DEAR DIDI: My husky is just a year old and the light of my life. He only has one fault and it is truly gross. He gets into the kitty litter and actually eats what he finds in there. I am scared to death this will affect his health. It certainly affects his breath! What can be done about this? -Grossed Out in Lathrop
DEAR GROSSED OUT: This issue is called coprophagia. By definition, coprophagia is ‘the consumption of feces.’ It comes from the Greek words ‘copros’ meaning ‘feces’ and ‘phagein’ meaning ‘to eat.’ The word coprophagy covers many kinds of feces-eating, including eating the feces of other species.
We don’t really know why some dogs seek out poop to eat. Some veterinarians speculate that the dog is missing a nutrient in his diet that is found in cat feces. Others believe that cat food is so rich that it comes out the other end still smelling savory to dogs. Some behaviorists believe that it could be an obsessive compulsive behavior to clean up the area in the only way they know how.
Whatever the reason, it isn’t terribly unhealthy for your dog. Obviously if your cat has any intestinal parasites they could be passed to your dog, but that is about the extent of it.
The truly disgusting part of this habit, as you mentioned, is the dog’s breath. Phew! Brushing their teeth does not even put a dent in it because the smell is coming from the throat and rising up from the stomach. Hopefully your Husky doesn’t also like to lick you.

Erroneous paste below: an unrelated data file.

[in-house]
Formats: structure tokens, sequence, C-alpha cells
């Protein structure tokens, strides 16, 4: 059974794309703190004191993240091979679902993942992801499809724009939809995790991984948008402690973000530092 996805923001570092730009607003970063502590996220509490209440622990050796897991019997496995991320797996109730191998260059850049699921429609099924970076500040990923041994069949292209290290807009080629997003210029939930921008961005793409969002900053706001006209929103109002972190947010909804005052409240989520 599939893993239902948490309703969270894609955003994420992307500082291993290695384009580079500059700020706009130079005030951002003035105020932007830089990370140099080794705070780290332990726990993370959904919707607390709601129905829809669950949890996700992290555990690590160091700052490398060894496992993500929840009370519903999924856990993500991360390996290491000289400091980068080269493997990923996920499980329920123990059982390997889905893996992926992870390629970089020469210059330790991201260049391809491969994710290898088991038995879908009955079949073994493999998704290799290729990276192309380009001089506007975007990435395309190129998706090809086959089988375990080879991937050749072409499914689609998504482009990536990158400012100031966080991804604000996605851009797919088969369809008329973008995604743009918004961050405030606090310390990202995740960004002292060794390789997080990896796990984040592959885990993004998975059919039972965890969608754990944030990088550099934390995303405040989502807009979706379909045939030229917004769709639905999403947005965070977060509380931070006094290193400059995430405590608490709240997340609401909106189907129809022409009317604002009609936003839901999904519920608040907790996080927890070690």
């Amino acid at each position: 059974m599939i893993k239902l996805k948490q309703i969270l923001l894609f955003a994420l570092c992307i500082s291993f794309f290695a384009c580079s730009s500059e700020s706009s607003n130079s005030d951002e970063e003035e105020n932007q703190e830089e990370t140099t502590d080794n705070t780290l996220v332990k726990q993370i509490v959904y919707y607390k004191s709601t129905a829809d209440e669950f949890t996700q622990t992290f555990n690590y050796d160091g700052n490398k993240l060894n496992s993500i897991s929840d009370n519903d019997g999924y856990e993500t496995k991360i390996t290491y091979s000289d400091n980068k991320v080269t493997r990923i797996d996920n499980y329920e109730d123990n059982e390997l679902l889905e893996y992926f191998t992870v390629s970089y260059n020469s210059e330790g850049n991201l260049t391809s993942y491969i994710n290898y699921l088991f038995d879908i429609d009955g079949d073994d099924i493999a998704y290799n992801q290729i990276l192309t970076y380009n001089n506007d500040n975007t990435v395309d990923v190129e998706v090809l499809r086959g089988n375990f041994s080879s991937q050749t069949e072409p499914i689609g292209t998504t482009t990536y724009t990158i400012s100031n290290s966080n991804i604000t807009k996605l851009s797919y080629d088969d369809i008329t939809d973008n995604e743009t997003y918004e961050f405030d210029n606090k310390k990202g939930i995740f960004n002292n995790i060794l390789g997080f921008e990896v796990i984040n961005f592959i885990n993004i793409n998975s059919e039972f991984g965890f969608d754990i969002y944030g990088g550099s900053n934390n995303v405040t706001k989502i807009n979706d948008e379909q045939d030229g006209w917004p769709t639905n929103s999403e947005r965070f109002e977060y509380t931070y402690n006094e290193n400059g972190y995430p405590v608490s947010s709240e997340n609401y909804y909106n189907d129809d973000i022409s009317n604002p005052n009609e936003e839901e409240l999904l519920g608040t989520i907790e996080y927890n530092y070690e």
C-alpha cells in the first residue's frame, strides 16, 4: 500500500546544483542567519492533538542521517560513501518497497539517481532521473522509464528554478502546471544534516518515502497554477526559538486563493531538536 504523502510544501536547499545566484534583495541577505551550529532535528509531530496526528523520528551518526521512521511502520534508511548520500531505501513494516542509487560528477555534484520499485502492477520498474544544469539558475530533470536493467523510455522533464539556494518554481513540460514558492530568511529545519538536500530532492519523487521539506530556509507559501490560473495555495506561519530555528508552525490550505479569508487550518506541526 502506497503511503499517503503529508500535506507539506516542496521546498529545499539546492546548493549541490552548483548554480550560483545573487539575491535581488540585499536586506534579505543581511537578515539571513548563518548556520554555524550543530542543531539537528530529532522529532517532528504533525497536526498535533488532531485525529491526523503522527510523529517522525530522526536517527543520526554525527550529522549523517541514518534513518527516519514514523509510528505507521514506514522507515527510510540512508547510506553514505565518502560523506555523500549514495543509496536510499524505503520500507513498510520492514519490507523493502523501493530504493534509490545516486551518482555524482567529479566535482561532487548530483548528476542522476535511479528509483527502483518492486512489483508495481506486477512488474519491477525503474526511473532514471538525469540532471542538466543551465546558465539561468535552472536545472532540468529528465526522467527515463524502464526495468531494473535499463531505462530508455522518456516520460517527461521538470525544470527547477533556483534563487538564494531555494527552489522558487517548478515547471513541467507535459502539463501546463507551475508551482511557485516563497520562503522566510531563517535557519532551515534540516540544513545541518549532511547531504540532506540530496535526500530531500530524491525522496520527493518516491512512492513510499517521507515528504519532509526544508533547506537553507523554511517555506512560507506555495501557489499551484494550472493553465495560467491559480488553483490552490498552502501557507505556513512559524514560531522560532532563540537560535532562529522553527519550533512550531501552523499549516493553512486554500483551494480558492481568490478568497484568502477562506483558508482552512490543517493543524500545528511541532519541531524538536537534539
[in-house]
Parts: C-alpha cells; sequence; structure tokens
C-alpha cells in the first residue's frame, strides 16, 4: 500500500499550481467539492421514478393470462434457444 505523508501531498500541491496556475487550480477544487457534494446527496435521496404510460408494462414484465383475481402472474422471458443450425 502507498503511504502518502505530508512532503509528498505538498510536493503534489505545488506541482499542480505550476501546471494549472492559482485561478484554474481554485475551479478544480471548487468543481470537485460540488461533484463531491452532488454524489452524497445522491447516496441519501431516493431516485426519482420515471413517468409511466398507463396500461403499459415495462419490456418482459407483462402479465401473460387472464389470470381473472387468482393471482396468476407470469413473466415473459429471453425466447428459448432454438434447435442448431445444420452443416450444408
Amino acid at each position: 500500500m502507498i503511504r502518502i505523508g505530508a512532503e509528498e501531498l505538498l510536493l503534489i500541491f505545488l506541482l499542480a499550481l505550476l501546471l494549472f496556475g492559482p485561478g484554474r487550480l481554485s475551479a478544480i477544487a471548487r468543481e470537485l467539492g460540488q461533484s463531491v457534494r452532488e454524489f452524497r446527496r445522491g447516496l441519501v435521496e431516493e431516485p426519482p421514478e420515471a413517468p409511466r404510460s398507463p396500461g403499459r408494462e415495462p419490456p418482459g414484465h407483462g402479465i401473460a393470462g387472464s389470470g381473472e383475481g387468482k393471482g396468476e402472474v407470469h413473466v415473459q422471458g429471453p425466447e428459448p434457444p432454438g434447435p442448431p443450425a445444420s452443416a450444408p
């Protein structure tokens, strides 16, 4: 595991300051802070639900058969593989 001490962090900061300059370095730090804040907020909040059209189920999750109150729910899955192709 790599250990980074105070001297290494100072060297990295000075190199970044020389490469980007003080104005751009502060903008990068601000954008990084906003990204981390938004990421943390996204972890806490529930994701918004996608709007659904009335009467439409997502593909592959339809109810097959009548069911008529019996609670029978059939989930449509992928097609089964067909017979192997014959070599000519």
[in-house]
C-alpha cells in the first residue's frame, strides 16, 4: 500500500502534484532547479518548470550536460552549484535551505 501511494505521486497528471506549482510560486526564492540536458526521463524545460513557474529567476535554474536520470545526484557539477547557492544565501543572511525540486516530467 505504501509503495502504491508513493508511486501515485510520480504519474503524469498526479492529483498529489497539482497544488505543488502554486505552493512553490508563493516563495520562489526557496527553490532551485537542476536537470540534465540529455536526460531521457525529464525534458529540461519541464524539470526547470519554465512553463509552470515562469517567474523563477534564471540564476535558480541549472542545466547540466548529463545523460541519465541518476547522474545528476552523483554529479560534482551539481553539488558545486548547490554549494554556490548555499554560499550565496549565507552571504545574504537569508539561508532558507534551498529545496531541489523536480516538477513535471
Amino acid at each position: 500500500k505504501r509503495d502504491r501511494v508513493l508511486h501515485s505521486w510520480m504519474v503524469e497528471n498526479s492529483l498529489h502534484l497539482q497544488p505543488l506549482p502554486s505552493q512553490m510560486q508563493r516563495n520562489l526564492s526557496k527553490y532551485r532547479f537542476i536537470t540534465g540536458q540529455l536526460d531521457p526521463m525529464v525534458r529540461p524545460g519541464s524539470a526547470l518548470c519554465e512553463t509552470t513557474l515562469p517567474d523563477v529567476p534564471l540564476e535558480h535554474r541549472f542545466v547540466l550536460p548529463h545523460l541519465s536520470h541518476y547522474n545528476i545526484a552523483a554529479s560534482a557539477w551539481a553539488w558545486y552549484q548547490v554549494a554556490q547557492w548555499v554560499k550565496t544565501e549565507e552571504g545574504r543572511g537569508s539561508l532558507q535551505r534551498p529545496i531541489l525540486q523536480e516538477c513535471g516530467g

Putting the brakes on this sort of behavior is all about management. No amount of training, yelling, punishing or other aversive actions will stop the poo eating. Luckily you have a large dog compared to the cat, so there is an easy fix.
Go to a second hand furniture store or garage sale. Find a sofa end table that is enclosed with cupboard doors. Make sure the interior is a size that will fit your cat litter box. When I found the one I wanted, it wasn’t in very good condition, so I sanded and painted it. Then I cut a hole in the side just the right size for my cat to fit through. I positioned the end table so that the side with the hole in it is about ten inches away from a wall in my home. Cats don’t mind tight spaces but large dogs do. The added benefit here is that the litter and smell stays more contained as the cat digs around. Just open the cupboard doors to pull the litter box out for servicing. Voila!
For those of you that have dogs smaller or the same size as your cat you have to find a place to put the litter that is up out of the reach of the dog. Cats are agile and will easily jump to use their litter but it is now out of reach for the dog.
Some people tell me they have this issue while on walks with their dogs. Your dog is on a leash at that time so you should, with proper training, be able to put a halt to poo eating instantly. If you can’t stop him or her from dragging you to someone’s garden to eat cat poop, it is time to sign up for obedience classes.
Dierdra McElroy is a graduate of Texas A&M University and is an Animal Behaviorist specializing in canines. If you have questions or concerns about the pets in your house, you can get them answered through a future column of Didi’s Dogs. To ask your dog behavior question, email www.CaliforniaCanineUnleashed.com.